Please tell me if I am correct or not. A photon is not
always traveling at the speed of light because other scientists have
managed to demonstrate that they can slow them down. The photon is a
packet of light -- energy of the EM spectrum. If one slows down the
light, it thus loses its energy. Therefore, if light's (and the
photon's) energy can be changed, the mass is directly proportional to the
energy. If that was true, that be violating Dalton's Law of Conservation
of Mass, which says that matter cannot be created nor destroyed, because
energy has no mass. And if it were not violated, it would mean that a
photon is really a subatomic matter particle that hass mass and takes up
The light does not actually travel more slowly when in material. The light
travels from atom to atom. An atom absorbs the light for a short time and
then releases it. These short delays are what cause the apparent slowing.
When a lens is viewed as billions of atoms, light travels at the speed of
light as it moves from atom to atom. When viewed as one lens, the light
seems to just move at a slower speed.
As for Conservation of Mass, that is a theory that applies so long as
Einstein's E=mc^2 doesn't come into play. Mass appears to actually be a
form of stored energy. When the light is absorbed by an atom, the mass of
the atom slightly increases. When the light is released, the mass drops
back to the original value. We don't notice this because of the huge
proportion (the square of the speed of light). The small energy in a photon
of light is much too small to become a noticeable amount of mass. To get a
big change of mass, you need the energy of an atomic bomb. As long as no
nuclear reactions are happening, Dalton's law works.
You are entertaining several misconceptions. First of all, the "speed of
light" that is often cited as a fundamental, invariant constant is actually
the speed of light IN A VACUUM. When light travels through a material, such
as glass, water, or even air, it moves more slowly. Its speed depends on
both the material and the frequency of light. The ratio of the speed of
light in a vacuum to the speed of light in the material is the "refractive
index" of the material.
When a photon of light travels through a medium, its energy is NOT changed,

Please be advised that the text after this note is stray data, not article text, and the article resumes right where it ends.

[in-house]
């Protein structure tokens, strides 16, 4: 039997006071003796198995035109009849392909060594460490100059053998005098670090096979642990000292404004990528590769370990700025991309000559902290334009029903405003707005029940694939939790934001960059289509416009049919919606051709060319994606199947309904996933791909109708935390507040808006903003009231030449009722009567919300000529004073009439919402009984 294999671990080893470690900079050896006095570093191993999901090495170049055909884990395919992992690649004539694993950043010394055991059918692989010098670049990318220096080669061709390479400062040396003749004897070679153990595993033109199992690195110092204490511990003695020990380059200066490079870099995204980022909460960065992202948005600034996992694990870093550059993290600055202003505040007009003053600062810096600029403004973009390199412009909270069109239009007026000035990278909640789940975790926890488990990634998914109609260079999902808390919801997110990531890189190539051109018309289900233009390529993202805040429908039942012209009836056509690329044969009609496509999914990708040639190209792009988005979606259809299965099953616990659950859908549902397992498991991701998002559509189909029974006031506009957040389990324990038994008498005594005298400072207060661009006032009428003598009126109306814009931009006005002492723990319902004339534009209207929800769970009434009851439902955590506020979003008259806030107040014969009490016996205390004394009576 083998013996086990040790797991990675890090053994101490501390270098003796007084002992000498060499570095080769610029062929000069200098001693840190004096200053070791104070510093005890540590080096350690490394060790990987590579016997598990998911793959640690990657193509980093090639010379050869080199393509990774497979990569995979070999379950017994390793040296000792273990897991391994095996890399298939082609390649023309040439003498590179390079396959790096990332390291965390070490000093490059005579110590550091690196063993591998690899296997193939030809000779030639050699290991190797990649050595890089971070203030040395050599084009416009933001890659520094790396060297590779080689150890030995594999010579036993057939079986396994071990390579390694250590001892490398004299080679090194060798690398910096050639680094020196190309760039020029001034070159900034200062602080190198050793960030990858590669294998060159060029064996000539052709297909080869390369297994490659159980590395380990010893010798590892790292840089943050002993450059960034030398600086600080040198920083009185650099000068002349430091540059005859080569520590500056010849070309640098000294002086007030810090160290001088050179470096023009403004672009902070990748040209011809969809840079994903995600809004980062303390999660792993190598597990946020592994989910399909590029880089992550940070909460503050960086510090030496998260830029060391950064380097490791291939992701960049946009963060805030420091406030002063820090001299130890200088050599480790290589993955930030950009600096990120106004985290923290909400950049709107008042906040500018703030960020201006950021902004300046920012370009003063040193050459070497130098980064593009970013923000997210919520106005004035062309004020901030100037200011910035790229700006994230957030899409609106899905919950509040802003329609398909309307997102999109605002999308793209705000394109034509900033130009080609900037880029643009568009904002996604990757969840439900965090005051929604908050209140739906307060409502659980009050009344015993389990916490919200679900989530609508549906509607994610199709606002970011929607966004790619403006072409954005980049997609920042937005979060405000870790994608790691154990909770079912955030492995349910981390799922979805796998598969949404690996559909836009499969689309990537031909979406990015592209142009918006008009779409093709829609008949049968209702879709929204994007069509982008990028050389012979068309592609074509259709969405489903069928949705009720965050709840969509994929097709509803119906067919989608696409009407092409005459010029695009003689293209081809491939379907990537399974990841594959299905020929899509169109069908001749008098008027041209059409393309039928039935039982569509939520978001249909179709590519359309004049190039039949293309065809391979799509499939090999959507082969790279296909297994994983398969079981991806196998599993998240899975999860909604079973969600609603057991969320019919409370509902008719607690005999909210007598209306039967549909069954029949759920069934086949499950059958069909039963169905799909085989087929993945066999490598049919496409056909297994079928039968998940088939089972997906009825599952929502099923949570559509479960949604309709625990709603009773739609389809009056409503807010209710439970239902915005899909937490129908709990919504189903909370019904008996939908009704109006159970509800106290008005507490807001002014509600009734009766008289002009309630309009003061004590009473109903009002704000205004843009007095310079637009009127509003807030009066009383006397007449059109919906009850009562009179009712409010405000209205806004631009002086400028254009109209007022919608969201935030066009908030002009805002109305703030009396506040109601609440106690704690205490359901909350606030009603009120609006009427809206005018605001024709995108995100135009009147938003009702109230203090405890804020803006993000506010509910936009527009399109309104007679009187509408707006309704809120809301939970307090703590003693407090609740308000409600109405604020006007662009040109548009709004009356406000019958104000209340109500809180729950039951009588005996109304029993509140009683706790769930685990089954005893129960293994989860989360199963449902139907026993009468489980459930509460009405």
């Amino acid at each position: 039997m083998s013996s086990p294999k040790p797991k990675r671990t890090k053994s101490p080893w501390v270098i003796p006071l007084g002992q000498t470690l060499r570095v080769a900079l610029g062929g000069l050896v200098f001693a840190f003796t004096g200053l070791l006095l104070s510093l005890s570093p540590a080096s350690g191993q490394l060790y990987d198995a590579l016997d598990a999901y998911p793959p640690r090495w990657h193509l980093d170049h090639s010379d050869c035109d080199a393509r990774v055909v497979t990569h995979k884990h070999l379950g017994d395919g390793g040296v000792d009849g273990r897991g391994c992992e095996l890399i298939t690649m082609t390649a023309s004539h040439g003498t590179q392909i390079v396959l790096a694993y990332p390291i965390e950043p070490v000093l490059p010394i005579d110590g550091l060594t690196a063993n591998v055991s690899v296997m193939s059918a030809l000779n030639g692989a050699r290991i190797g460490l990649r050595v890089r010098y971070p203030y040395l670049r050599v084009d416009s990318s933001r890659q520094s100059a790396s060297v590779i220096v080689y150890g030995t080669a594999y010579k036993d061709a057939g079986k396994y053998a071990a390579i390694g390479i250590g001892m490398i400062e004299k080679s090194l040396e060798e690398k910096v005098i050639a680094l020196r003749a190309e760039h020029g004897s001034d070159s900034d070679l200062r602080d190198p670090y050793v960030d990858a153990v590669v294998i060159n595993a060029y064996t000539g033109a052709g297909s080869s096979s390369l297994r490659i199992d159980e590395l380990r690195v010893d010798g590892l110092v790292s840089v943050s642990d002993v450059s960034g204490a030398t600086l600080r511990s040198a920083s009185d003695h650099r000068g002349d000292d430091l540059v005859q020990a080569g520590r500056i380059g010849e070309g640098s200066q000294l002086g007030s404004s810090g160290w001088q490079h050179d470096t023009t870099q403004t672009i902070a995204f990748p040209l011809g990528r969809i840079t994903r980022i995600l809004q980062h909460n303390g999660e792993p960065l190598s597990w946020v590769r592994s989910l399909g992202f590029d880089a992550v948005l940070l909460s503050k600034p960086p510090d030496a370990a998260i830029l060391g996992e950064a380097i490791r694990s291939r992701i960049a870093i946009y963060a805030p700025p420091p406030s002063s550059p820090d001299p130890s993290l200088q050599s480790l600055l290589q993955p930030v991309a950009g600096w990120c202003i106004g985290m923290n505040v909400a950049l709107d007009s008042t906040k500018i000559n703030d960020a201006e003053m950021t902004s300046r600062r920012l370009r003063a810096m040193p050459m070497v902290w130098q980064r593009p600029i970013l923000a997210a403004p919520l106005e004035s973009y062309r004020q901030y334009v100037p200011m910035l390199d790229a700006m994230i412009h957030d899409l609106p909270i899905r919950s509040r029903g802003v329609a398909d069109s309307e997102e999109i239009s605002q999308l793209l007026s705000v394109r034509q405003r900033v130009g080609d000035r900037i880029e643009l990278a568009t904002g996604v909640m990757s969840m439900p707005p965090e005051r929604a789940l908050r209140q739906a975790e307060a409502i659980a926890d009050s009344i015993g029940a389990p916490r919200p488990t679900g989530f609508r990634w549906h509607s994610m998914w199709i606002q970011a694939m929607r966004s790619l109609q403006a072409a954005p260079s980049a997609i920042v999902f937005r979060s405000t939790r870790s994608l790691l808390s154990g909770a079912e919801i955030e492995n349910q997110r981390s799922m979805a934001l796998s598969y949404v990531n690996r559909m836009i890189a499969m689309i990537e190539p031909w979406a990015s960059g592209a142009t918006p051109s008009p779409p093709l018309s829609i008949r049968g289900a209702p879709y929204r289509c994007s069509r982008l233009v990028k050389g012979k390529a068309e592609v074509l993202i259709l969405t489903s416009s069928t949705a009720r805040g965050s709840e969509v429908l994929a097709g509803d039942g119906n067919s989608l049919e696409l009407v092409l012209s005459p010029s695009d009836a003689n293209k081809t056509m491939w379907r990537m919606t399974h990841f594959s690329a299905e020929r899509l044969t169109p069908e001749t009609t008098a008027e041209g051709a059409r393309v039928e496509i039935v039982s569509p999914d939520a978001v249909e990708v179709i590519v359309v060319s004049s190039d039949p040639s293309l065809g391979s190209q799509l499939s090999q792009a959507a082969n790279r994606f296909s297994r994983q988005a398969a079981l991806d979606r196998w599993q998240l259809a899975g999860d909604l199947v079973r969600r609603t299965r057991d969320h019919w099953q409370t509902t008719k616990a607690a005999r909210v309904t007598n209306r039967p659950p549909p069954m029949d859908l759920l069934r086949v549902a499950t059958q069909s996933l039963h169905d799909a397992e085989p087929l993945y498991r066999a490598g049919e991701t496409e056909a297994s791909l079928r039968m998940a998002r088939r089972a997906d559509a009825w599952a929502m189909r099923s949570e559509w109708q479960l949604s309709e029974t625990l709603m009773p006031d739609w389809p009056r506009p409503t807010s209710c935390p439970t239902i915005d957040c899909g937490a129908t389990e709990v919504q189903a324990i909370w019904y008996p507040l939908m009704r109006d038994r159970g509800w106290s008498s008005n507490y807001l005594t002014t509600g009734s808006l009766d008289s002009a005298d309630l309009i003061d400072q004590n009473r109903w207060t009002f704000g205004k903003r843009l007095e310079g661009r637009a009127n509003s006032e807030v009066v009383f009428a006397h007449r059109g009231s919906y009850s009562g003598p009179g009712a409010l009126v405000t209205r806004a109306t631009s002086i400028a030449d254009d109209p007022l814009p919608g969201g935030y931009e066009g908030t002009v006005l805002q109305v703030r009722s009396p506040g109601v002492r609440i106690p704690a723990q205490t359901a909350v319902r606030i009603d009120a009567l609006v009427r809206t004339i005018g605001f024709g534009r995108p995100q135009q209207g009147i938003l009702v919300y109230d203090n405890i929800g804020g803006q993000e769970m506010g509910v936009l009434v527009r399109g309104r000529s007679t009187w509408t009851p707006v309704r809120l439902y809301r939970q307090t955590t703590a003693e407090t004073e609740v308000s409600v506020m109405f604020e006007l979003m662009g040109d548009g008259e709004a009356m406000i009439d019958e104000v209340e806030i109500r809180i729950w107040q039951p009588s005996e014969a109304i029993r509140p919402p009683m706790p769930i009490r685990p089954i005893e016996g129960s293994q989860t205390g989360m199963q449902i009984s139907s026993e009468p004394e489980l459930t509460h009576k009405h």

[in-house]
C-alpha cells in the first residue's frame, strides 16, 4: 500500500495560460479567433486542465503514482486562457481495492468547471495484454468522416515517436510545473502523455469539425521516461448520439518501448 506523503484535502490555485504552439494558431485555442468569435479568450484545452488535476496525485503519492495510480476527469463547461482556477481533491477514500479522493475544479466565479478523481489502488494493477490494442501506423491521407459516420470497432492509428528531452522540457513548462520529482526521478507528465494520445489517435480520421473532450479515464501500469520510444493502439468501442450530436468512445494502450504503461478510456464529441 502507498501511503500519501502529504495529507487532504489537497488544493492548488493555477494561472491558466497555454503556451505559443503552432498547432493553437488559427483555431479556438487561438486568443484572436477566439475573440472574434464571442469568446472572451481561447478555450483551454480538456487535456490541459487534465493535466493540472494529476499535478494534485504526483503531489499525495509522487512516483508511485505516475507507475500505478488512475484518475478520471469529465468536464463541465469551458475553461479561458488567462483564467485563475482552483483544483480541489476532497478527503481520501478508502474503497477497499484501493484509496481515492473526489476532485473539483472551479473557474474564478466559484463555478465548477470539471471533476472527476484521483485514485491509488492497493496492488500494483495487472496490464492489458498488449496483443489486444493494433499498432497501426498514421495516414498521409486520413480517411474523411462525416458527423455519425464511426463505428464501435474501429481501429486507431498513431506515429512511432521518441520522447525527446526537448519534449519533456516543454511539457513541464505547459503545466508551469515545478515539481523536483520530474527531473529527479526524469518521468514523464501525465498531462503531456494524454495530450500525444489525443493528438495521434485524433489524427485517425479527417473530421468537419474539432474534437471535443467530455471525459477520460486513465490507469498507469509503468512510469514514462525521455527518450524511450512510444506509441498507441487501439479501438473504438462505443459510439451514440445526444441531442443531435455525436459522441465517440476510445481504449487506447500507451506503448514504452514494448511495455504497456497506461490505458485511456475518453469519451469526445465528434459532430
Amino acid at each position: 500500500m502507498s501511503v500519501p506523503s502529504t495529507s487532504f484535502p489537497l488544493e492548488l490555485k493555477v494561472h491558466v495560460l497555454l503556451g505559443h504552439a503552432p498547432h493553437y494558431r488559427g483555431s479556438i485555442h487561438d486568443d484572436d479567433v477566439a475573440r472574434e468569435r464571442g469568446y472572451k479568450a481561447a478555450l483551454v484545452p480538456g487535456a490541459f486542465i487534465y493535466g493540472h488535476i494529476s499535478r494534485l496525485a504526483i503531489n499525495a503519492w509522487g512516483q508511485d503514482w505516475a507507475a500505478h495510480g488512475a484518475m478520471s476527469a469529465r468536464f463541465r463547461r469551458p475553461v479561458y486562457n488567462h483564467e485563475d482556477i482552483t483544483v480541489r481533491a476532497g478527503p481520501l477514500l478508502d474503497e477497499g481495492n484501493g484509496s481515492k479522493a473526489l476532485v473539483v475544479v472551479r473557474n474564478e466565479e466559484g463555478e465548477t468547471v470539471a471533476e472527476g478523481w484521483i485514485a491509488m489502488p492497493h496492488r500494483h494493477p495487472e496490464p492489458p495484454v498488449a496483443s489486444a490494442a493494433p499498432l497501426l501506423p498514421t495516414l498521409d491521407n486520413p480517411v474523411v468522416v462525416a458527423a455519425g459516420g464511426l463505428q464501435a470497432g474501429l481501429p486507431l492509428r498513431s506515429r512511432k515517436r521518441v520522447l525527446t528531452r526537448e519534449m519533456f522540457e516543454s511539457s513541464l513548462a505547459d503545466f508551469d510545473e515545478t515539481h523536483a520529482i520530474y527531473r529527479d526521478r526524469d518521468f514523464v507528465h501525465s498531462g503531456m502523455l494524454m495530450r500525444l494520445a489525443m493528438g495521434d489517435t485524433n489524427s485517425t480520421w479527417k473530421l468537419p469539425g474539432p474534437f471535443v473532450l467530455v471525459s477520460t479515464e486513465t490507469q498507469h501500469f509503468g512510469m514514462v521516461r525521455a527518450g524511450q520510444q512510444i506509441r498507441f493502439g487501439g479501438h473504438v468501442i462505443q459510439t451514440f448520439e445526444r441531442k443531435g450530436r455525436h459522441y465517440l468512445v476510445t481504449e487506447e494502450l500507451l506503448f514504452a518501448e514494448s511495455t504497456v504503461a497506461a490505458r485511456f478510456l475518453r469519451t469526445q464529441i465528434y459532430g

unless the photon is actually absorbed by the medium. Its energy depends
solely on its frequency. Refraction of light does not change its energy.
There is no reason that a photon's mass should be directly proportional to
its energy. In fact, a photon has no mass. If it did, it could not travel
at the speed of light.
It also turns out not to be quite correct to say that "energy has no mass."
Under certain conditions, energy can be changed to mass and mass can be
changed to energy. The conversion factor is the famous E = mc^2. As far as
modern physics understands it, matter appears to be a sort of concentrated
form of energy.
If this doesn't clear things up for you, ask again and explain what doesn't
make sense to you.
Richard E. Barrans Jr., Ph.D.
PG Research Foundation, Darien, Illinois
I think I understand what you are asking and will try to answer your
Your statement that a photon has 'mass and takes up space' is not correct.
For matter the KINETIC energy depends on it's speed, but a photon is
It is, as you said, a "packet" of light. Its energy depends on the FREQUENCY
(vibrations per second) of the oscillations of the electric/magnetic
fields in the
light/photon. The frequency does not change when the speed is slowed by
through glass or other matter. Since the frequency doesn't change the
A couple of related comments:
A photon IS light and thus, by definition, is always travelling at the
light. What you referred to is the fact that the speed of light when
through matter (air, water, glass, etc.) is slower than the speed of light
Since the frequency of light doesn't change when the speed slows the
(the distance between consecutive peaks in the vibrations) does change --
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Update: June 2012